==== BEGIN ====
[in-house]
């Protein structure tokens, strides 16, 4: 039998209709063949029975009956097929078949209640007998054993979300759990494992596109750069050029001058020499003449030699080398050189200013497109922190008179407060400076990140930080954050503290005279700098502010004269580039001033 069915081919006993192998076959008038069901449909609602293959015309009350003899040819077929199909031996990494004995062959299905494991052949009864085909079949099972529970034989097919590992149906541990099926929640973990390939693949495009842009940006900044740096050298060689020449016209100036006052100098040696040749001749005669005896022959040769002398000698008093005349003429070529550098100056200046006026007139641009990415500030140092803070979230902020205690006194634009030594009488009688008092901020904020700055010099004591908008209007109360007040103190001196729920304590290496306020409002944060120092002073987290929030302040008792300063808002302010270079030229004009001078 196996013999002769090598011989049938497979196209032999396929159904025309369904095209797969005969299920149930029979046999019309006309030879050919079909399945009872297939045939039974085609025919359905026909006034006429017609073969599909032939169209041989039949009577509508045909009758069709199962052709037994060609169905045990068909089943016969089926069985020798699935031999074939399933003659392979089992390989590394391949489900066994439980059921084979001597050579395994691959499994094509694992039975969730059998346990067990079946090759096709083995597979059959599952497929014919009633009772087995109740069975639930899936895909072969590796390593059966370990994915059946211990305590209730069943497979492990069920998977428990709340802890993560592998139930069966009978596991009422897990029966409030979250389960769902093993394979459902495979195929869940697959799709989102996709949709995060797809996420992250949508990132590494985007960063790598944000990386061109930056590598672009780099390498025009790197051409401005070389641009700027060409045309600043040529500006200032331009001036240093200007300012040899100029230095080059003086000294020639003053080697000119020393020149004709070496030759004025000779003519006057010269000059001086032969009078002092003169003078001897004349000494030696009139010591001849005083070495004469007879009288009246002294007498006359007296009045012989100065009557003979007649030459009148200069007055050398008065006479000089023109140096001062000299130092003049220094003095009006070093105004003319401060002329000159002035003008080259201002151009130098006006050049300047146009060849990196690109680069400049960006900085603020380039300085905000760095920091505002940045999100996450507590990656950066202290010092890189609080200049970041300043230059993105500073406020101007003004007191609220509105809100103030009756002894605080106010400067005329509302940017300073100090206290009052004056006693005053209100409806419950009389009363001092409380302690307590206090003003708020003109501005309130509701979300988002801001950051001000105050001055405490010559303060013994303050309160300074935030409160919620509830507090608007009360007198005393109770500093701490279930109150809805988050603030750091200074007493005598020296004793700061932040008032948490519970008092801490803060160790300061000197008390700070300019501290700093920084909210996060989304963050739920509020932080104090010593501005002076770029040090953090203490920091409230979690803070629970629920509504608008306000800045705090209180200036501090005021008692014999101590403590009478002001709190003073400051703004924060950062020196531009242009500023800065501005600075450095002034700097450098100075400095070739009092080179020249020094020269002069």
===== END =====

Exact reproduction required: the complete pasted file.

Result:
[in-house]
């Protein structure tokens, strides 16, 4: 039998209709063949029975009956097929078949209640007998054993979300759990494992596109750069050029001058020499003449030699080398050189200013497109922190008179407060400076990140930080954050503290005279700098502010004269580039001033 069915081919006993192998076959008038069901449909609602293959015309009350003899040819077929199909031996990494004995062959299905494991052949009864085909079949099972529970034989097919590992149906541990099926929640973990390939693949495009842009940006900044740096050298060689020449016209100036006052100098040696040749001749005669005896022959040769002398000698008093005349003429070529550098100056200046006026007139641009990415500030140092803070979230902020205690006194634009030594009488009688008092901020904020700055010099004591908008209007109360007040103190001196729920304590290496306020409002944060120092002073987290929030302040008792300063808002302010270079030229004009001078 196996013999002769090598011989049938497979196209032999396929159904025309369904095209797969005969299920149930029979046999019309006309030879050919079909399945009872297939045939039974085609025919359905026909006034006429017609073969599909032939169209041989039949009577509508045909009758069709199962052709037994060609169905045990068909089943016969089926069985020798699935031999074939399933003659392979089992390989590394391949489900066994439980059921084979001597050579395994691959499994094509694992039975969730059998346990067990079946090759096709083995597979059959599952497929014919009633009772087995109740069975639930899936895909072969590796390593059966370990994915059946211990305590209730069943497979492990069920998977428990709340802890993560592998139930069966009978596991009422897990029966409030979250389960769902093993394979459902495979195929869940697959799709989102996709949709995060797809996420992250949508990132590494985007960063790598944000990386061109930056590598672009780099390498025009790197051409401005070389641009700027060409045309600043040529500006200032331009001036240093200007300012040899100029230095080059003086000294020639003053080697000119020393020149004709070496030759004025000779003519006057010269000059001086032969009078002092003169003078001897004349000494030696009139010591001849005083070495004469007879009288009246002294007498006359007296009045012989100065009557003979007649030459009148200069007055050398008065006479000089023109140096001062000299130092003049220094003095009006070093105004003319401060002329000159002035003008080259201002151009130098006006050049300047146009060849990196690109680069400049960006900085603020380039300085905000760095920091505002940045999100996450507590990656950066202290010092890189609080200049970041300043230059993105500073406020101007003004007191609220509105809100103030009756002894605080106010400067005329509302940017300073100090206290009052004056006693005053209100409806419950009389009363001092409380302690307590206090003003708020003109501005309130509701979300988002801001950051001000105050001055405490010559303060013994303050309160300074935030409160919620509830507090608007009360007198005393109770500093701490279930109150809805988050603030750091200074007493005598020296004793700061932040008032948490519970008092801490803060160790300061000197008390700070300019501290700093920084909210996060989304963050739920509020932080104090010593501005002076770029040090953090203490920091409230979690803070629970629920509504608008306000800045705090209180200036501090005021008692014999101590403590009478002001709190003073400051703004924060950062020196531009242009500023800065501005600075450095002034700097450098100075400095070739009092080179020249020094020269002069």